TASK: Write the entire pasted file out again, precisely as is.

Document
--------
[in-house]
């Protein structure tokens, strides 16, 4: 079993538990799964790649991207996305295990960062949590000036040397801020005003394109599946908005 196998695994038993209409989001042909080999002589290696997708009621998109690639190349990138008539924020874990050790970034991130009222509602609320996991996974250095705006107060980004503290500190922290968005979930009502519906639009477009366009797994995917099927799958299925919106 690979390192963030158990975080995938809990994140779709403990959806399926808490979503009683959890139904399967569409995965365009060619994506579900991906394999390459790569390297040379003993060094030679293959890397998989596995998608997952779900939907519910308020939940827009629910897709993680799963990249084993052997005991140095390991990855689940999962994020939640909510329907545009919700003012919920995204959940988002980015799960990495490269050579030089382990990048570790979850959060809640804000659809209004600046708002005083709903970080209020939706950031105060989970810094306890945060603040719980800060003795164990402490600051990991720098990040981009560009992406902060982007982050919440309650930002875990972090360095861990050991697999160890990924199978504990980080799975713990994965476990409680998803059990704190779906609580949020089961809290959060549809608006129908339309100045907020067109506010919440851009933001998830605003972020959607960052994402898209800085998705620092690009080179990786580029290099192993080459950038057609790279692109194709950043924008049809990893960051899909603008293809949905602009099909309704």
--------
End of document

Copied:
[in-house]
């Protein structure tokens, strides 16, 4: 079993538990799964790649991207996305295990960062949590000036040397801020005003394109599946908005 196998695994038993209409989001042909080999002589290696997708009621998109690639190349990138008539924020874990050790970034991130009222509602609320996991996974250095705006107060980004503290500190922290968005979930009502519906639009477009366009797994995917099927799958299925919106 690979390192963030158990975080995938809990994140779709403990959806399926808490979503009683959890139904399967569409995965365009060619994506579900991906394999390459790569390297040379003993060094030679293959890397998989596995998608997952779900939907519910308020939940827009629910897709993680799963990249084993052997005991140095390991990855689940999962994020939640909510329907545009919700003012919920995204959940988002980015799960990495490269050579030089382990990048570790979850959060809640804000659809209004600046708002005083709903970080209020939706950031105060989970810094306890945060603040719980800060003795164990402490600051990991720098990040981009560009992406902060982007982050919440309650930002875990972090360095861990050991697999160890990924199978504990980080799975713990994965476990409680998803059990704190779906609580949020089961809290959060549809608006129908339309100045907020067109506010919440851009933001998830605003972020959607960052994402898209800085998705620092690009080179990786580029290099192993080459950038057609790279692109194709950043924008049809990893960051899909603008293809949905602009099909309704």